Thursday, July 19, 2007

Coming to terms with my second childhood

When I was young, I adored being read to. I wanted to listen to someone reading on all occasions. When I was four, I learned to read and then had the magic for myself. By the time I was in second grade (about 7), I was coming to the realization that I could read some books as fast or faster than someone could read them to me, and by the time I was in fourth grade, I was reading over my mother's shoulder, skimming ahead of where she was reading and being obnoxious about wanting to turn the page when she was only half way through the first side. This was not well received on her part and I gave up on being read to. I wanted to hurry through the story, getting to the good parts.

For many years, I was told that when I got older (pick a time - when I got in middle school, when I got into high school, when I got into college...) I wouldn't be able to read as much, I wouldn't have the time. But, while it was true that I didn't have as much time to read, my reading stayed constant or even increased, because I simply forced myself to read faster. By the time I got to college, I had hit my own natural limit for reading faster, but that was still fast enough to allow me plenty of time to read.

I had plenty of time to read throughout my early working career, and even into early married life. Then... I had children. For the first time in my life, I truly didn't have enough time to read, and the amount of reading I have done has slackened off over the past ten years. The type of reading I have done has changed, and I have picked up hobbies that don't lend themselves to reading at the same time. While I can knit and read, I can't do much more than stockinette.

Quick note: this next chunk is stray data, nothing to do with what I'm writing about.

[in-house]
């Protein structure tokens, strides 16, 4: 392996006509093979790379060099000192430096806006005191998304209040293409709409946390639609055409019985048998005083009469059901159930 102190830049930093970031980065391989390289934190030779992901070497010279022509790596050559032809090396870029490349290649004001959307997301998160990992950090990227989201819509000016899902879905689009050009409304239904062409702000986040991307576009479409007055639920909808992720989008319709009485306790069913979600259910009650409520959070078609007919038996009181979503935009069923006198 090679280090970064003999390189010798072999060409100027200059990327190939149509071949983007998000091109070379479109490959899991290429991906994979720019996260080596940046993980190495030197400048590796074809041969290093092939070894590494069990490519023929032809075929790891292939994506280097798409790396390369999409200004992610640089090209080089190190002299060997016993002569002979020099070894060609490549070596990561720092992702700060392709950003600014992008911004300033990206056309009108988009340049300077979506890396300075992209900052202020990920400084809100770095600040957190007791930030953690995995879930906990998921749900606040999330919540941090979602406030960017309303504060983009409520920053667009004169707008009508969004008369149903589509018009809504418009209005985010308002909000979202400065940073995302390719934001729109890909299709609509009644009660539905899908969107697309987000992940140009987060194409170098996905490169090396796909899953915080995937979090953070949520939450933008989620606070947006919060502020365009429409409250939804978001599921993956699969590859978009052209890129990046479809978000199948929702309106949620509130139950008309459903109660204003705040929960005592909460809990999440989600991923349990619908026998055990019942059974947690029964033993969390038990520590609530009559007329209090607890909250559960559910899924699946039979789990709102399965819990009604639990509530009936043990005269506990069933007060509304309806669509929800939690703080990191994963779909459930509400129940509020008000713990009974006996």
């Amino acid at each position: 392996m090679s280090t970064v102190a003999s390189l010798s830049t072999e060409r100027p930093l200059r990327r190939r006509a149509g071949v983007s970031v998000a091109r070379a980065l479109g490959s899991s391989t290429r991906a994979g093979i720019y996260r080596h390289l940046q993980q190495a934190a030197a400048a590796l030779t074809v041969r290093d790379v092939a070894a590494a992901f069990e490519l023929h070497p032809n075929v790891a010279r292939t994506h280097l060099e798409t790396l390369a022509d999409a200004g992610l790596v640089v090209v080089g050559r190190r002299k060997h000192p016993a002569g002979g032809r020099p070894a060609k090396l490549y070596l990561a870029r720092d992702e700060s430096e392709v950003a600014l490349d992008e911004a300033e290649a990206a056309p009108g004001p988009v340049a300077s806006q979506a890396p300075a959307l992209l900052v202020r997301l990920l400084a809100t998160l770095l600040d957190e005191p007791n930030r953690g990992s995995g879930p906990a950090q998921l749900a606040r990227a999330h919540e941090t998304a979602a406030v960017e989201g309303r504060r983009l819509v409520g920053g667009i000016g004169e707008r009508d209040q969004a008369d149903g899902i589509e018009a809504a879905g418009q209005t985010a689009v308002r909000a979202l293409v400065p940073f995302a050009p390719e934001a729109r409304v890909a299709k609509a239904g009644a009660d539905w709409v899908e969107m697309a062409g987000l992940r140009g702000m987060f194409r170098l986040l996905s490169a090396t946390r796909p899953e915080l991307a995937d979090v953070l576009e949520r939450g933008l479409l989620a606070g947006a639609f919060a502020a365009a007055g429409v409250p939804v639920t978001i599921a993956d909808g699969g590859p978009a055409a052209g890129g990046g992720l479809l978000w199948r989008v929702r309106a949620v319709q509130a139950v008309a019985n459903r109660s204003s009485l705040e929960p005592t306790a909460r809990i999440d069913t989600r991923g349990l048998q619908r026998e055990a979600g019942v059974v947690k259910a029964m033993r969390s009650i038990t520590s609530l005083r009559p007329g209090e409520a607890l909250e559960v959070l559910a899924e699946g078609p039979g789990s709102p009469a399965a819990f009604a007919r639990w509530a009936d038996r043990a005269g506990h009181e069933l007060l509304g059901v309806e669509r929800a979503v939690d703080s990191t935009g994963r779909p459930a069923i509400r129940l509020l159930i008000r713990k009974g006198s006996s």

A couple of years ago, my sister recommended books on tape, with a particular author and narrator. I had read the books already and enjoyed them, but the narrator was said to be a good one, so I tried one. And then I tried another. Barbara Rosenblatt reading the Amelia Peabody stories by Elizabeth Peters is wonderful. And... I can knit at the same time!

This has been a wonderful revelation - with a few minor caveats. 1. The narrator has to be really good. 2. The narration can't be rushed. 3. The book has to be one that I've read before and know well. I still have to know how it turns out, or I want to dash to the end of the book, shoving the narrator out of the way so that I can turn the page sooner.

And so, here I am in my second childhood, listening happily to someone reading to me while I doodle, this time in yarn.

Cousin Kate by Georgette Heyer, narrated by Sian Phillips. Most excellent.


beadlizard said...

I cannot abide, though, listening to someone else read "suggestive" scenes, or not any of the narrators I've heard so far anyway. Yikes! Will have to track down that Heyer -- would love to hear her read well.

dianna rubidge said...

How nice to find ao many of my favourite topics being discussed. Books, books on tape, lilies and Hyrna (which I admire from afar as it is beyond my quite poor knitting abilities).

Owen Wilson read me a western,(I don't read them but a friend insisted), and it was simply fine. I have been listening to books on tape ever since I had an eye injury that kept me lying down in a dark room for three weeks. I came across three baaad readers, a few that were at best barely adequate, but the rest have been pure joy.

It's been a pleasure to visit with you.

Dianna from SK